for a bit of a professional rant: I'm really tired of hearing how
libraries have had a hard time embracing technology. Am I saying this
is completely unfounded? No. Libraries have a hard time, but so many
bloggers, article writers, and "deep thinkers" seem inclined to place
all of the onus for this resistance or slowness on the "library" meaning
those in charge of running the library. However, I would like to posit
this to my readership (bahaha!): many libraries have had a hard time
embracing technology because of people and technology itself.
Many communities in America still face massive poverty, language, and
literacy gaps. In South Dakota we have those things plus massive gaps in
physical space. Yes, in today's world of 4G there are places here that
are still on dial up and places where you loose cell phone services
because you are on the bottom of a hill (my mom knows this well). To
say that today's libraries have a huge range of needs to meet might be
the biggest understatement this millennium. Library budgets are
shrinking faster than the cost of materials and equipment. Not to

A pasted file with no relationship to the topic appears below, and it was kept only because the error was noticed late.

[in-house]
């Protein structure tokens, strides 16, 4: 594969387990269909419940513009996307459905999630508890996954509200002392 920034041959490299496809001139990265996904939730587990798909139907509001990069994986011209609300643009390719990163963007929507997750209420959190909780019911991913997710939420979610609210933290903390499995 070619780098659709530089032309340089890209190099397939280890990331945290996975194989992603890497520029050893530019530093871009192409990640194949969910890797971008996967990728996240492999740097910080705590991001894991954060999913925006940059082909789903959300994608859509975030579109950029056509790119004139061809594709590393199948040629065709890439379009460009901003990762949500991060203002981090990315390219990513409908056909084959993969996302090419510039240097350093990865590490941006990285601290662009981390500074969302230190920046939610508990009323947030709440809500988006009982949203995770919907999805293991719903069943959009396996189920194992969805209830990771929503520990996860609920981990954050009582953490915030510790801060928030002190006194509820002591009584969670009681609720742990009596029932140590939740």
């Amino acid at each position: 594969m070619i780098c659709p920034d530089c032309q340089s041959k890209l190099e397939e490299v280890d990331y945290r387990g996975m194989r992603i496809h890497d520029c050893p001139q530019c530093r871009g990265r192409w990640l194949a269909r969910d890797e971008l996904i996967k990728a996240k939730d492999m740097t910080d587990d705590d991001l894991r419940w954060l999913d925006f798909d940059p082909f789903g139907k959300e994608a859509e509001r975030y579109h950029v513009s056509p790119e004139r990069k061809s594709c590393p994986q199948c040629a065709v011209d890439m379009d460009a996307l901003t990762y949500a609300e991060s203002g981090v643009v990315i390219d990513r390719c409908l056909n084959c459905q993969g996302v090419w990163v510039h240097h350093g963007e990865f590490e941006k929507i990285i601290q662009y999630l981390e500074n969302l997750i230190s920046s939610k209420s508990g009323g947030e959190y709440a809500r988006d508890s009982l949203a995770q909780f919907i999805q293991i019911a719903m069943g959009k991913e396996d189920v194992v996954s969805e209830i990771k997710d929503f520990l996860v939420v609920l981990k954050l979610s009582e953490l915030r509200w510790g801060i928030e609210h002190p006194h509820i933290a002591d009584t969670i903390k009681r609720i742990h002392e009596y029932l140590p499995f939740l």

mention that there are plenty of people who control library funding who
don't understand the need for libraries to adopt new technologies
because that's not the type of library they grew up with. Throw in the
fact that people want to use the newest technology in the comfort of
their own home, and everyone plus the family dog wants to have their own
gadgets - for a library that serves even 300 people and the cheapest
laptops costing nearly $100 on sale...you're smart, reason it out.
That cost factor I previously mentioned might be the biggest concern.
How many of you have dropped a book on the sidewalk? How did that turn
out? Yeah, maybe a little dirt or grit, possibly a bent page or two.
Now, how many of you have dropped your cell phone on the sidewalk and
subsequently were looking for a new phone? Now imagine hundreds,
possibly thousands of people using the same piece of technology every
week. Wear and tear + shrinking budgets = reluctance to purchase
technology that is going to be out of date in two years or less (iPhone 5
anyone?). And those cheap laptops I also talked about? Those won't
last more than 3 months in your average public library. Yet most
libraries in America are doing what they can for their community in
terms of providing the most useful technology for those in need of it.
So stop telling me how libraries are having a hard time embracing
technology. Go to the next library board meeting or city council budget
hearing and advocate for better funding for your local library.